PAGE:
My ministerial colleague, Deputy Kathleen Lynch, is very much aware the national office plays a key role in developing and supporting initiatives related to suicide prevention. Since the launch of Reach Out and the establishment of the national office, there has been a significant amount of cross-sectorial working which has resulted in considerable advances in suicide prevention.

Initiatives include the ASIST and Safetalk training programmes, the tough economic times programme and the mental health awareness campaigns. Support has also been given to voluntary organisations in their work on suicide prevention. All-island co-operation in the areas of promoting positive mental health and tackling the issue of suicide has been promoted. Funding has also been provided for several suicide community assessment nurses, SCAN, to work in primary care to provide an effective and co-ordinated response for people who are in distress. A working group has been established to address the issue of reducing access to the means of suicide and self-harm in a national and co-ordinated way. In addition, the national office recently established a working group to review again the current activities in this area and to determine the priorities within suicide prevention to ensure we maximise the available resources.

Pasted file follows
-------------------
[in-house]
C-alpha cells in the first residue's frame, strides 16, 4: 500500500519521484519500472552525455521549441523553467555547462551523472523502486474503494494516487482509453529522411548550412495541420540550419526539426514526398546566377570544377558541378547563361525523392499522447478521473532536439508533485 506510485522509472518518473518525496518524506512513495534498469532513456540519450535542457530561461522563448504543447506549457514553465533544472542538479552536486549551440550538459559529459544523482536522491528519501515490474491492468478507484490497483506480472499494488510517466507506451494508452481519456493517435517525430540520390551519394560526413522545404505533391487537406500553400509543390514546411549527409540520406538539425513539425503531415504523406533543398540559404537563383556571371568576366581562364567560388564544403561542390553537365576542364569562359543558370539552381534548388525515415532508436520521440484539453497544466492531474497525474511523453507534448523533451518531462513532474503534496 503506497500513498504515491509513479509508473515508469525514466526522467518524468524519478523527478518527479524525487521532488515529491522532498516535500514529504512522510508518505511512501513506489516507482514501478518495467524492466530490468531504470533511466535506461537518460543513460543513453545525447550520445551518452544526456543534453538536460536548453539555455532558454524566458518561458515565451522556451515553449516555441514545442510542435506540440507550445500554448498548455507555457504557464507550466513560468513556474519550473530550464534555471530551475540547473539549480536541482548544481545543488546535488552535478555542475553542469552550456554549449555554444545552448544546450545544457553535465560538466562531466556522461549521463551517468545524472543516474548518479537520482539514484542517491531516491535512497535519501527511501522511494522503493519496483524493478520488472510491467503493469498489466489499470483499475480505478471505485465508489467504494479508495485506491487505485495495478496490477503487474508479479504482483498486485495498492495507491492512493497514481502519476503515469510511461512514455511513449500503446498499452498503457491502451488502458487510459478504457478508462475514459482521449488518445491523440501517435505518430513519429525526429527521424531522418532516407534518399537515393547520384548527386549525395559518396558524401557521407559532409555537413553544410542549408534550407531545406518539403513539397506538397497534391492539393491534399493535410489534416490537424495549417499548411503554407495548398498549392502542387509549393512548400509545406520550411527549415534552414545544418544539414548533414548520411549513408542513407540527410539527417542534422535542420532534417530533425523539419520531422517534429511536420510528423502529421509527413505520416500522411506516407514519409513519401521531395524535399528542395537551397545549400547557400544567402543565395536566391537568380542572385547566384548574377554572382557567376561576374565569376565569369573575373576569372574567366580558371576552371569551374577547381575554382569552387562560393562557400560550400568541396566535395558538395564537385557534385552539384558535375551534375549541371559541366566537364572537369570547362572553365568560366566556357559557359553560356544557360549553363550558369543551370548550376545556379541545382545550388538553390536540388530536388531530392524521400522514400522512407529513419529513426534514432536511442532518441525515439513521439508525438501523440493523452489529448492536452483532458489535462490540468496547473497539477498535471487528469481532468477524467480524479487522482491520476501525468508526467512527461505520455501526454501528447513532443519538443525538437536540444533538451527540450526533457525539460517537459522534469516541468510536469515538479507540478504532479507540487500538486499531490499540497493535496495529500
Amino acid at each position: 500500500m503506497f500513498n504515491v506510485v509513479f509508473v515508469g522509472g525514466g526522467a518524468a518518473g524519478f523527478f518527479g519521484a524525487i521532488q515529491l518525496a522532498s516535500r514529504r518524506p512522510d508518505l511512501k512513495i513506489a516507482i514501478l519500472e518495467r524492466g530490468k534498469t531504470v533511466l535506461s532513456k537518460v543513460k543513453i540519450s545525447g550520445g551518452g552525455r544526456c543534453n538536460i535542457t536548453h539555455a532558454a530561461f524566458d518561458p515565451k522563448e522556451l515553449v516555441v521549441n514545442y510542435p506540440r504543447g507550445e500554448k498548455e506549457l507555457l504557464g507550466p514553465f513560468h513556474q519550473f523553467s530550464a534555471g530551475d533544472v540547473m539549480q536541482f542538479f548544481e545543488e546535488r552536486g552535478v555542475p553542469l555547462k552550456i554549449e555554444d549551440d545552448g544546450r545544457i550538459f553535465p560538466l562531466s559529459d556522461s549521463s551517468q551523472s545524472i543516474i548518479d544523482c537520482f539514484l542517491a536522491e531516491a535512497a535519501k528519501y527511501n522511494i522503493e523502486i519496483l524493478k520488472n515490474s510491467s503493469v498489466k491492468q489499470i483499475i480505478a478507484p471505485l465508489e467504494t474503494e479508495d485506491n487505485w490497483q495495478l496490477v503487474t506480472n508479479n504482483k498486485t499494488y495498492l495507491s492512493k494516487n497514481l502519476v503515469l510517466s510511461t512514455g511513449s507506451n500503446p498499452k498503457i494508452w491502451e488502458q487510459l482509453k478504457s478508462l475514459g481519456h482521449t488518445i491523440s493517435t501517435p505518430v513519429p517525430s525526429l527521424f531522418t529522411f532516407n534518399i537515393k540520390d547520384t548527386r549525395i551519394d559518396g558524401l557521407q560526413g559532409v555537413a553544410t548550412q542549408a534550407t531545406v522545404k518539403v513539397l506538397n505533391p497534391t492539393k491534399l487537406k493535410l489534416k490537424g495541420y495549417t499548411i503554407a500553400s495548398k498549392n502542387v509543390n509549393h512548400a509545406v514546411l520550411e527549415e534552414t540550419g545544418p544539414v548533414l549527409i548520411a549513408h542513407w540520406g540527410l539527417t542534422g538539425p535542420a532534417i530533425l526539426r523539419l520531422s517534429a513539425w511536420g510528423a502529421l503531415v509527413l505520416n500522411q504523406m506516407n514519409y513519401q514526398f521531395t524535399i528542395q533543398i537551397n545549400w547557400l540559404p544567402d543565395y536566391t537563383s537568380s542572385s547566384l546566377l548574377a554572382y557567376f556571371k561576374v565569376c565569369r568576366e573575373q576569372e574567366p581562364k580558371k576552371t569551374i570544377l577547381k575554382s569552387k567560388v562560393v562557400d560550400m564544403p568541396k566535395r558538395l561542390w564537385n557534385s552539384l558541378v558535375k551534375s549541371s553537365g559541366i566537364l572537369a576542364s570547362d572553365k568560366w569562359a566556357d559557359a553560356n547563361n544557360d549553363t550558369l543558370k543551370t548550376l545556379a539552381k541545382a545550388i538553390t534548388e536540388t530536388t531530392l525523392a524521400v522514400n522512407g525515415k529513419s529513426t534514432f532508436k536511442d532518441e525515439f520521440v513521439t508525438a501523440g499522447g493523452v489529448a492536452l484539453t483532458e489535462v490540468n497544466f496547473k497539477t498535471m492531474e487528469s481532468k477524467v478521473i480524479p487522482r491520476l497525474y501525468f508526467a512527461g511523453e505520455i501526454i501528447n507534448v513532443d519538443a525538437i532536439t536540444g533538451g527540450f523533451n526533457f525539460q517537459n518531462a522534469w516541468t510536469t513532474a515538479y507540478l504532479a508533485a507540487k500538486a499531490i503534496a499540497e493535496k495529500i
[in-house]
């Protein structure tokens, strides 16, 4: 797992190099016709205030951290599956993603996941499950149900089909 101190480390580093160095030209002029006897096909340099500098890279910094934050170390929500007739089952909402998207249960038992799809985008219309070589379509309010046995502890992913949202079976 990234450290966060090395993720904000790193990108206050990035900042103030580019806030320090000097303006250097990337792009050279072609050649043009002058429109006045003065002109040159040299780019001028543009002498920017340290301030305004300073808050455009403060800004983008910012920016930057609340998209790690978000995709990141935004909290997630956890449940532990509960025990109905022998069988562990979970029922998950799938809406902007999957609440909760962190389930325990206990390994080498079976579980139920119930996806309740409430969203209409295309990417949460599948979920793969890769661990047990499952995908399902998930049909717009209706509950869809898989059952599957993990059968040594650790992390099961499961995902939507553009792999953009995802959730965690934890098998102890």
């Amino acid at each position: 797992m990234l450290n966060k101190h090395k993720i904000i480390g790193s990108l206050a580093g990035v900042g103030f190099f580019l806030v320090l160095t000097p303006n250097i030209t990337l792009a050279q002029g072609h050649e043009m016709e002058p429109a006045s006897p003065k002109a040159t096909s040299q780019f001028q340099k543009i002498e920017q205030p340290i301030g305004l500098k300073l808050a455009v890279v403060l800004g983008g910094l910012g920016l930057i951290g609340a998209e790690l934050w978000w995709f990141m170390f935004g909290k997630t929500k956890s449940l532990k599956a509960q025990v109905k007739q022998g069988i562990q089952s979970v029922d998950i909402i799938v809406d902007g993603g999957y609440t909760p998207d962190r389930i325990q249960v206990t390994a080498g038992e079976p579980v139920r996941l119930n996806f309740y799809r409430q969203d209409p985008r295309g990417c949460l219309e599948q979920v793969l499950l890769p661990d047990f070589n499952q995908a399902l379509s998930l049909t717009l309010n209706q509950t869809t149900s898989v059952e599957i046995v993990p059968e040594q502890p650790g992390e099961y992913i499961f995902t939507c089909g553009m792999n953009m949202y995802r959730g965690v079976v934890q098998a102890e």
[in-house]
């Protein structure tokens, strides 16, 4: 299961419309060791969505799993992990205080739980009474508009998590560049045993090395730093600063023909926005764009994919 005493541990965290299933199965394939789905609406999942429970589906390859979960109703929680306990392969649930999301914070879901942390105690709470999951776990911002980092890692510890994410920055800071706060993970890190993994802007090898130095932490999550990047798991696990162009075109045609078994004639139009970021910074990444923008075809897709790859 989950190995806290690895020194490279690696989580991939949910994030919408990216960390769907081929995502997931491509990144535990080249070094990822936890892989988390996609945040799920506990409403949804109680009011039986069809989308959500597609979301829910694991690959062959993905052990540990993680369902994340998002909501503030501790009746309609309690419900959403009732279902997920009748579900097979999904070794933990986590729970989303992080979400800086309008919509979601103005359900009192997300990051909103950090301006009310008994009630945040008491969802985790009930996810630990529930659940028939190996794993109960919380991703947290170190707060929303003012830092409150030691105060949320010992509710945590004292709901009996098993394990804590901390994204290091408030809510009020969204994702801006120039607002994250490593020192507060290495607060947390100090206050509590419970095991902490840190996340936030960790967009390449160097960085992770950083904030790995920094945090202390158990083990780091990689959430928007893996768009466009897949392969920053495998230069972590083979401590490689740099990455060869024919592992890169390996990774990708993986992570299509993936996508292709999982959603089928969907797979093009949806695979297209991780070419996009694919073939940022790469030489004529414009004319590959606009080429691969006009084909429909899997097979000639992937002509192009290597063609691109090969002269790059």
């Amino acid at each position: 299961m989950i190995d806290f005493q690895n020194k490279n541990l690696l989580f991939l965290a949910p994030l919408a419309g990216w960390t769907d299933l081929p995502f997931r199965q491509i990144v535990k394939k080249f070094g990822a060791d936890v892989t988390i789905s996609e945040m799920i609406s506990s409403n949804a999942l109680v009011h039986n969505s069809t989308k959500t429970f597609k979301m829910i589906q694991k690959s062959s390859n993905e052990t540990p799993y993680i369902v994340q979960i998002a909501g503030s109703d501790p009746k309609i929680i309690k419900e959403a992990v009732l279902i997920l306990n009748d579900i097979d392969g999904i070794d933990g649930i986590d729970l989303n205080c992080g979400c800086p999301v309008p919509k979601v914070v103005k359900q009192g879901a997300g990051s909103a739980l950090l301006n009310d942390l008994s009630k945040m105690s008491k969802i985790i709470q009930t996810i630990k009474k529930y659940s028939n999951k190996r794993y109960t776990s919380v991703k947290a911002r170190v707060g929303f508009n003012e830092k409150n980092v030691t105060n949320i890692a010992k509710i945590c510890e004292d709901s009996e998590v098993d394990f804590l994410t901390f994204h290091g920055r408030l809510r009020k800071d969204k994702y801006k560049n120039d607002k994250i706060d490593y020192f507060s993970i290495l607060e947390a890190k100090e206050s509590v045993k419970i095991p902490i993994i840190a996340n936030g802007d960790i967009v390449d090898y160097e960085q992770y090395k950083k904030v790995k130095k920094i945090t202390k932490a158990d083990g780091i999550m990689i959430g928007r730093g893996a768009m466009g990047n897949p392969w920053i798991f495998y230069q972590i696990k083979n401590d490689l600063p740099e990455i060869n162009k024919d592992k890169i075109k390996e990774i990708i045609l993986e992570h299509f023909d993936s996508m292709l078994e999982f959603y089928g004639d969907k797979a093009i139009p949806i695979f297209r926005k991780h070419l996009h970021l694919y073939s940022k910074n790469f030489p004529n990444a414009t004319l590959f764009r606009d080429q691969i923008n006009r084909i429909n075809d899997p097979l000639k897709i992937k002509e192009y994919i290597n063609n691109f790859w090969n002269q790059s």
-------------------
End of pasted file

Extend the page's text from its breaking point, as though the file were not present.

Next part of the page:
The former director of the national office, Geoff Day, retired last September. I thank him for his contribution and commitment over the years in the area of suicide prevention. Having regard to the importance of the work of the office, the HSE appointed an acting director while expressions of interest were sought for the permanent position. The closing date for receipt of applications was 3 February and interviews will take place later this month. It is expected the appointment to the permanent position should take place shortly thereafter.